Friday, September 11, 2015
I've been playing with Versatex Printing Inks (made by Jacquard). I got these after running across a mention on the Gelli Arts blog. (See? They're costing me money!) I was looking for a good fabric paint that I could print with that wouldn't make the fabric stiff. I've seen some very cool things done with gelli printing on fabric, and wanted to try it out myself. I got some white skirts (from Dharma Trading Co.) for myself and Kate, not long ago. I have big plans for these skirts, but I'm too nervous to just jump in and see how they turn out. So I've been experimenting.
These colors are super bright. I used them on the kids' shirts at full strength, but wanted to see what would happen when I tried mixing them. And I wanted to try using a small gelli plate upside-down like a stamp, so I could be more precise about placing the image. (I recently got a 5x7 gelli plate and an acrylic block for just that purpose.)
I got a piece of test fabric, and some little screw-top jars for mixing and storing colors. I started out with some purple with a little complementary yellow added, to brown it down a bit. (I was going for something earthy and dusky.)
First I tried the big plate (on plexiglass), turning the whole thing upside-down on the fabric. It didn't really work. You can see the design around the edges, but the middle didn't really print.
I sprayed some water on the plate and then laid the fabric on top, and rubbed it all over. That was an interesting effect. I'll bet I can use this.
Other attempts yielded different results--too dark, too light, too contrasty--using more or less ink, and adding water or colorless extender. This one turned out pretty close to what I was going for. Just depends on what look you want. Play around with it!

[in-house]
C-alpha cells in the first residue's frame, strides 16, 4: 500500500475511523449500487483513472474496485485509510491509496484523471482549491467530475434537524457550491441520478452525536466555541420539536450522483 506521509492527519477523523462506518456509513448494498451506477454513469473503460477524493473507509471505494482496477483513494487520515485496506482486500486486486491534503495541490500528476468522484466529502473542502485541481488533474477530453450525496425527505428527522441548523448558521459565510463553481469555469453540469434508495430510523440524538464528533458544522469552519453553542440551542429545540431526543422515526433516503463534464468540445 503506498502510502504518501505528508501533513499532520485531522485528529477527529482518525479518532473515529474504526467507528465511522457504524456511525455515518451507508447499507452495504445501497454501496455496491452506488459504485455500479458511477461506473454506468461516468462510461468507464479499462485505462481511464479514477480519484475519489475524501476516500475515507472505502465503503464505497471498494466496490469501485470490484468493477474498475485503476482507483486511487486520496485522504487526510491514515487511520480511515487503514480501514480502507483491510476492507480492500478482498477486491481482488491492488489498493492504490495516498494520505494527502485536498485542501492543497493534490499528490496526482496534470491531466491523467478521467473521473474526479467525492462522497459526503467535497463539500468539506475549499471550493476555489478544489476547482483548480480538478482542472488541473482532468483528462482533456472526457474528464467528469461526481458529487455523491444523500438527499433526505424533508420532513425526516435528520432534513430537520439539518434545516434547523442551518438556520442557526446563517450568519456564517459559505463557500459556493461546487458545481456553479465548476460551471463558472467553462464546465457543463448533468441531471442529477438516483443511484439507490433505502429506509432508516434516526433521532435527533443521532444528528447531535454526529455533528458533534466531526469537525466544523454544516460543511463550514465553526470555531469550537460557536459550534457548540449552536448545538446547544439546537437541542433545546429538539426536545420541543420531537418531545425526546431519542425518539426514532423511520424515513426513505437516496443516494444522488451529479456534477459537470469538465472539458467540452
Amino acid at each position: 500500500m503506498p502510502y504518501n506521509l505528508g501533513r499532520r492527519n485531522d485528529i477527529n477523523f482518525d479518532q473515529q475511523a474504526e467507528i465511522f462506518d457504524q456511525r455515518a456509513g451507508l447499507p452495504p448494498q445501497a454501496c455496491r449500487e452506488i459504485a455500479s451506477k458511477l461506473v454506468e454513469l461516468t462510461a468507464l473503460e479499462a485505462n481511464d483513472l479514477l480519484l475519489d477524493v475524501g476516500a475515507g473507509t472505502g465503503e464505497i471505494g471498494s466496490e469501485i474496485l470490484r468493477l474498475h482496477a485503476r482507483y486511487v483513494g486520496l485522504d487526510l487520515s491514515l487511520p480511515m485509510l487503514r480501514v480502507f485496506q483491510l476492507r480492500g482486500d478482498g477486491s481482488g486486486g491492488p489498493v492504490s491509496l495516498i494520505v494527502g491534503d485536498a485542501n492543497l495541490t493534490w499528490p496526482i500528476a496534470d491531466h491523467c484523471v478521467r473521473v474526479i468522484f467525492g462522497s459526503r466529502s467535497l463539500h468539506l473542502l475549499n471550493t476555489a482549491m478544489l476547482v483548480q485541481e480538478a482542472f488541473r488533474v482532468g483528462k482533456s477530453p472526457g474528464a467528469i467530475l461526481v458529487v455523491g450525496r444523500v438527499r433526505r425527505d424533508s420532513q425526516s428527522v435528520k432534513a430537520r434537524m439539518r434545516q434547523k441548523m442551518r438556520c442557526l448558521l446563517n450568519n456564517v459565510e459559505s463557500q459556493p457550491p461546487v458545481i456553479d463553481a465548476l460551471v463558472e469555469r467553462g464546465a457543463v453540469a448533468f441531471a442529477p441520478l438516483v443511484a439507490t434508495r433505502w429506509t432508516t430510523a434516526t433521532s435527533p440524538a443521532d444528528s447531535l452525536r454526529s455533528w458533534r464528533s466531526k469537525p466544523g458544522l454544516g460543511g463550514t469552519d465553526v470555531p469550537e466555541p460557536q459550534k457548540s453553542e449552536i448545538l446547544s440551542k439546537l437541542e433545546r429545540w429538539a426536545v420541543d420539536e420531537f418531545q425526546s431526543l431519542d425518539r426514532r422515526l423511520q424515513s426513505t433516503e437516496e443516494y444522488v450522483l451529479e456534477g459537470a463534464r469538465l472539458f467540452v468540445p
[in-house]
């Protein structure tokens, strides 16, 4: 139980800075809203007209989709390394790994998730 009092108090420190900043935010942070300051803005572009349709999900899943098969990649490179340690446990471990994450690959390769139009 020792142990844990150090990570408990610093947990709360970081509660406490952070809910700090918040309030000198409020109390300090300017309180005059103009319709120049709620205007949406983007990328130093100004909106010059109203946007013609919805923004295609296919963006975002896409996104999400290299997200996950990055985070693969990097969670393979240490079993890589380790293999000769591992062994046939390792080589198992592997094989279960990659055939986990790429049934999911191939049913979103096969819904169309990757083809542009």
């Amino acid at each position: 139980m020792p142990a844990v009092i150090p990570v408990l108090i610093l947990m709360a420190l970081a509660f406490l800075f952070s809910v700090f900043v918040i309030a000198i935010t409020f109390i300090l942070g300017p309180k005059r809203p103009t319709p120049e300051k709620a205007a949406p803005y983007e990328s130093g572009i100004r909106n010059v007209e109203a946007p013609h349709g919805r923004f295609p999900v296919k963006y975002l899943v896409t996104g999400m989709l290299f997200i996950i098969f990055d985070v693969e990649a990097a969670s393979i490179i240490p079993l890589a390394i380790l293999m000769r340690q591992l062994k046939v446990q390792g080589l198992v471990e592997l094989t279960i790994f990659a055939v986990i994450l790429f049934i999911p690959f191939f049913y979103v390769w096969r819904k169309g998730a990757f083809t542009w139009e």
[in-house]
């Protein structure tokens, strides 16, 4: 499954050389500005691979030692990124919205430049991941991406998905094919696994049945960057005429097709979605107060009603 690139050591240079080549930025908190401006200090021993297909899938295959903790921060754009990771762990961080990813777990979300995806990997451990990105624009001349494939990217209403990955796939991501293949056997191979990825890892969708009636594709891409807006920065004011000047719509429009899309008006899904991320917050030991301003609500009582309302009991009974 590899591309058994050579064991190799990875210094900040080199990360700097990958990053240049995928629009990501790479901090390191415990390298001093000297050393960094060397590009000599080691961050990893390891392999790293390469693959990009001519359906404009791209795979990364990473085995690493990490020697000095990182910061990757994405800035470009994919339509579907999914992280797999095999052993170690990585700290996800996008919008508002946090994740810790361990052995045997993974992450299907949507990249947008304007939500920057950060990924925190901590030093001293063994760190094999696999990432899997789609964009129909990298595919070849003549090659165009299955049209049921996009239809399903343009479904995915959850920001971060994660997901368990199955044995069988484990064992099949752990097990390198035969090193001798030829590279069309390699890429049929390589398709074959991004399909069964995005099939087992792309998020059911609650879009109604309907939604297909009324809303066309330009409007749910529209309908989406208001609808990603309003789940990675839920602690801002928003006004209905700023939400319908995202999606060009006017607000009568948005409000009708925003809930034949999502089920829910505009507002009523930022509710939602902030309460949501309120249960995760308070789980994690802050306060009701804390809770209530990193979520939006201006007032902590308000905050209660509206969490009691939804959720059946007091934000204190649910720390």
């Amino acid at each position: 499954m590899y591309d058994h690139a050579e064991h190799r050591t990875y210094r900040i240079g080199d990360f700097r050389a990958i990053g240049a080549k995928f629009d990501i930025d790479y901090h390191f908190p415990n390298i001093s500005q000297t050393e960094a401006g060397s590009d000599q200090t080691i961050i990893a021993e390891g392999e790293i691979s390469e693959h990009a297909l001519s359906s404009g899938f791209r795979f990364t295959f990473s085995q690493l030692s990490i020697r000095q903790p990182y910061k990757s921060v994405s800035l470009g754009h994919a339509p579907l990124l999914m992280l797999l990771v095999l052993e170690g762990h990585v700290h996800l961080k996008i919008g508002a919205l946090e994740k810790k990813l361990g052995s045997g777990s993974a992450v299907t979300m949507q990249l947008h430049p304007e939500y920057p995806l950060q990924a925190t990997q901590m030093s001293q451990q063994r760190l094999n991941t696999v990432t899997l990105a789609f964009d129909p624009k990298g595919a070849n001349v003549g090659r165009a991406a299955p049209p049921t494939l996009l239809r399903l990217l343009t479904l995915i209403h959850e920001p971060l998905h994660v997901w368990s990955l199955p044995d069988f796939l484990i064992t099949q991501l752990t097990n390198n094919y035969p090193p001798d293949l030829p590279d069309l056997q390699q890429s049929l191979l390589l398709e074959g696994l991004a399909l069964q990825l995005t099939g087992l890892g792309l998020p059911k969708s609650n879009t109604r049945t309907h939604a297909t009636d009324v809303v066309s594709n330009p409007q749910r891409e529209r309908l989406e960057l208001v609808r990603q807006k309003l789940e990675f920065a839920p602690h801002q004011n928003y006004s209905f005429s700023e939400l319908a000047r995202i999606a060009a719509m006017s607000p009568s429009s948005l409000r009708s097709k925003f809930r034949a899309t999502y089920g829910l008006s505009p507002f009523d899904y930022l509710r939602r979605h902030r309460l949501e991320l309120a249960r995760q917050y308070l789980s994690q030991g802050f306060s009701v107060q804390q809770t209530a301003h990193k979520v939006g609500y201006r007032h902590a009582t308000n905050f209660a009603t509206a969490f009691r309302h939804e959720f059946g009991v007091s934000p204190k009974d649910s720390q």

(You can iron freezer paper to fabric to stabilize it, and to keep the paint from soaking through, which works great if you're able to keep the fabric flat. If you're working with a big piece that you have to pick up and flop around to lay on your gelli plate the freezer paper just doesn't stay on. Oh well.)
The next day I tried some stamping with my 5x7 plate. I really wanted to be able to use it upside-down on the fabric.
It worked, but not as well as I'd like. I keep getting one spot in the middle that's not printing completely. I'm still working on that. I may try just sliding my hand underneath and rubbing the fabric from the bottom. The fabric does seem to stick to the wet plate pretty well, so it might stay in place well enough to do that.
I was going for a patchwork collage sort of look. I like how it turned out, except there are a few spots that I think are kind of ugly, and I wasn't able to be really precise with some of my positioning.
After I finished experimenting with my fabric I made myself a color sampler card. These are full strength and then mixed with the colorless extender and with opaque white. The last two pretty much just look the same, especially on white paper. (Colors may look different on your screen!)
Next I made some color mixing samples. I think this will be useful; some of these colors have undertones that react in unexpected ways. (These aren't all 1:1 ratio mixes--I went heavier on the yellows.)
My verdict on mixing colors--yes it works, but test your colors first. Make sure they look good together.
I'm excited now about working on these skirts. I'll probably use a combination of gelli printing and direct stamping.
Generally I'm pretty happy with the inks. They're a nice texture to work with, smooth and creamy (except for the opaque white, which has more of a pasty consistency). They probably don't stay workable for as long as the Golden Open acrylics. I haven't really tested that. They don't make the fabric stiff, though it does have a slight plasticky feel to it. Like a silk-screened T-shirt.
The inks do need to be heat-set after they dry. You can put some aluminum foil on an ironing board, place the fabric on it painted side down, and press with a hot iron from the reverse side. I washed the kids' shirts with the regular laundry after heat setting them, and they look fine. Seems like good stuff!
Versatex Printing Inks are available in individual colors or in eight-pack starter sets. (I got both of these... just couldn't resist!) Here are the Amazon links for the starter packs and the colorless extender: